Australia is a resilient choice for businesses looking to expand to new markets, according to an FM Global study comparing the economic, supply chain and climate risks of 130 nations.
Australia ranks 20th in the climate risk quality, meaning it’s relatively better able than many other nations to address climate-related risk.
FM Global’s Resilience Index is an online tool for multinational companies looking to expand into new markets. It evaluates climate, supply chain measures and risk quality, giving each nation scores and rankings.
Australia ranks 19th for economic factors with a score of 68.1, 16th for risk quality with a score of 91.5 and 24th for supply chain with a score of 80.2.
In this year’s index, two new measures have been gauged for the first time. Climate risk exposure, which reflects extreme weather events, and climate risk quality, which assesses each nation’s building codes, enforcement and facilities improvements to prepare for climate events. Unsurprisingly, Australia fared poorly in climate risk exposure, ranked 107th. However, we sit in 20th place for climate risk quality, reflecting our ability to address climate-related risks.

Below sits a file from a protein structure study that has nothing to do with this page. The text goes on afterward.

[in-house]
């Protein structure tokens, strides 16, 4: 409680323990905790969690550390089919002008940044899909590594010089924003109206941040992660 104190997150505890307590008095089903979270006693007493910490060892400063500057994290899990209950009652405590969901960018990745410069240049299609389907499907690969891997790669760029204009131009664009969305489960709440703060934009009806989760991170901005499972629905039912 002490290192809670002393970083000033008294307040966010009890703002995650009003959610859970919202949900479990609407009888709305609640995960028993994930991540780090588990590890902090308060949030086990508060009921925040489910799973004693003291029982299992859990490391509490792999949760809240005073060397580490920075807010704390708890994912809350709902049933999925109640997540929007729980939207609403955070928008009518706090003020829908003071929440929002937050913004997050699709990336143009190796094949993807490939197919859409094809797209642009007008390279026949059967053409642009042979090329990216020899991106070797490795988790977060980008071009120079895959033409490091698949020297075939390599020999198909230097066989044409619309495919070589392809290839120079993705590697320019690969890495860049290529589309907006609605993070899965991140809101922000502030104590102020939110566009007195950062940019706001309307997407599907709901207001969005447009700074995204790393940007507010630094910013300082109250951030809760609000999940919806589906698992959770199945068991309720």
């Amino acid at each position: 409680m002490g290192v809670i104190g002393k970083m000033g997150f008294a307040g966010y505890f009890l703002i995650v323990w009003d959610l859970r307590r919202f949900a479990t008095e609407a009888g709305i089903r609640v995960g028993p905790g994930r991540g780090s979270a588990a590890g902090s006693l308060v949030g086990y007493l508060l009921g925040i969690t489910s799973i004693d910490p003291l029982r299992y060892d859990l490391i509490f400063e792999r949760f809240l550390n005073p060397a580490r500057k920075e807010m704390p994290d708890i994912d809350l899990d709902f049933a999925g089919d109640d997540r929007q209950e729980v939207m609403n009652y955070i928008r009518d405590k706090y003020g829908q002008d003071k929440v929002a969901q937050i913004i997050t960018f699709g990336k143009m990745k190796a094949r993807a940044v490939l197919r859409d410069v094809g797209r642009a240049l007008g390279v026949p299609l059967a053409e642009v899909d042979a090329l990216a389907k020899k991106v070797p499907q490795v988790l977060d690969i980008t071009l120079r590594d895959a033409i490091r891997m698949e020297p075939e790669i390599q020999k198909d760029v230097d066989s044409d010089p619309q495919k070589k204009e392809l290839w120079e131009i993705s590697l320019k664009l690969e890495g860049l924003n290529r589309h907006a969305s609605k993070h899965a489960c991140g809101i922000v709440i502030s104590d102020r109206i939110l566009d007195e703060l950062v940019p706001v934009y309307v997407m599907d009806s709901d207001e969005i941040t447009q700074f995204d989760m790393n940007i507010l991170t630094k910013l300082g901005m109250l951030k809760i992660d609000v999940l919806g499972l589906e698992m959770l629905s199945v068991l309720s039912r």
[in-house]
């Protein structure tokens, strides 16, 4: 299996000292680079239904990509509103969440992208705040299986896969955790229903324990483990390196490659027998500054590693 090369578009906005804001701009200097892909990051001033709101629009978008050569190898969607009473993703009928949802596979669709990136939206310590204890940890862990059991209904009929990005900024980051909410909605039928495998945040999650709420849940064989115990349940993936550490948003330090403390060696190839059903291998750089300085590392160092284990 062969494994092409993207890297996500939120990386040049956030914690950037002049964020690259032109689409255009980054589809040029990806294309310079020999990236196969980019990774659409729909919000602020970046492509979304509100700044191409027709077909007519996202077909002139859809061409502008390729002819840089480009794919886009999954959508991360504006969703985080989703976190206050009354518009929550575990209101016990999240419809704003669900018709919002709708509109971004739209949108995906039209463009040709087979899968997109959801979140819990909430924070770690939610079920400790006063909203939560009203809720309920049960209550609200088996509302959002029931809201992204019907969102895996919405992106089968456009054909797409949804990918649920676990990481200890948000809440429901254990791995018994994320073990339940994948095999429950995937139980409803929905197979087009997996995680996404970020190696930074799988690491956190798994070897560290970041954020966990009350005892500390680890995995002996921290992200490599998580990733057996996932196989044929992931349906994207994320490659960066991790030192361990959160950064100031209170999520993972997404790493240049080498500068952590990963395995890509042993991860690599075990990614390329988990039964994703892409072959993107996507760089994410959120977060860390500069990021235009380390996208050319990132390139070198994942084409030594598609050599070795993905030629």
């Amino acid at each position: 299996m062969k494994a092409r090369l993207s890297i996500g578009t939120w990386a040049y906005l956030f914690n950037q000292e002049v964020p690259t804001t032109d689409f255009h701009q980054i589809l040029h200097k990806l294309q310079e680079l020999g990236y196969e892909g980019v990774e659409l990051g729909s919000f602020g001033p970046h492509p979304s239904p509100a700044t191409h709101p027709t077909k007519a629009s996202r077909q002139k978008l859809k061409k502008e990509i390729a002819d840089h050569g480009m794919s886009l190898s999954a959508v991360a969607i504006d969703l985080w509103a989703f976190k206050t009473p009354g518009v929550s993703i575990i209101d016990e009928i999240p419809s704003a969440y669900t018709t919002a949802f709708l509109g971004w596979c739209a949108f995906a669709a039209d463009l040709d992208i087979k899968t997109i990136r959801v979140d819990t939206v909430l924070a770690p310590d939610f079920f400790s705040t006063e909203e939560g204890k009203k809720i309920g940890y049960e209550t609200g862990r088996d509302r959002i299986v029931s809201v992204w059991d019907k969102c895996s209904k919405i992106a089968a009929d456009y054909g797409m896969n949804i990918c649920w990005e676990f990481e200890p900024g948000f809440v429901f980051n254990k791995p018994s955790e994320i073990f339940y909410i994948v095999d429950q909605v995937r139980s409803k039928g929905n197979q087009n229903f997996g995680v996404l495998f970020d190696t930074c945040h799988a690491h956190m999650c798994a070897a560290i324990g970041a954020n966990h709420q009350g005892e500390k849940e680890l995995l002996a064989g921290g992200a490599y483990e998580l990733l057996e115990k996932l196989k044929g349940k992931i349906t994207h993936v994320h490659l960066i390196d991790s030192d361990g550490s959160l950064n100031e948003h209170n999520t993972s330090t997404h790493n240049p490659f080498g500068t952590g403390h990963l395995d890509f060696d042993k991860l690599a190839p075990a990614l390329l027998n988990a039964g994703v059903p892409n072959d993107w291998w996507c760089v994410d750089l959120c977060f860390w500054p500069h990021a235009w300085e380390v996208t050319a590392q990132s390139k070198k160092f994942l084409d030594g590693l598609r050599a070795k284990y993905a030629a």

The two filters enable index users to focus exclusively on the climate risk – and economic, social and governance (ESG)-related measures within the Resilience Index – to better understand inherent country risks and identify opportunities through these lenses, says an FM Global release.
“Not only are many businesses now more inclined to address a changing climate and mitigate risk but,
increasingly, investors and regulators are also demanding transparency,” says Greg Duncan, Australia operations
vice president, client service manager at FM Global.
Denmark is the most favourable location overall, with a score of 100 and number one ranking. Luxembourg has the highest economic ranking, and Singapore has the highest supply chain ranking.
Taking the pandemic into account, two other new measures have been introduced: health expenditure and supply chain timeliness. Australia ranks 16th for health expenditure with a score of 48.2 and 23rd for supply chain timeliness, with a score of 81.7.
“Whether dealing with threats posed by a changing climate, adjusting to war, navigating a pandemic or meeting
ESG demands, building resilience to achieve long-term sustainable outcomes is critical to business success,” says Duncan.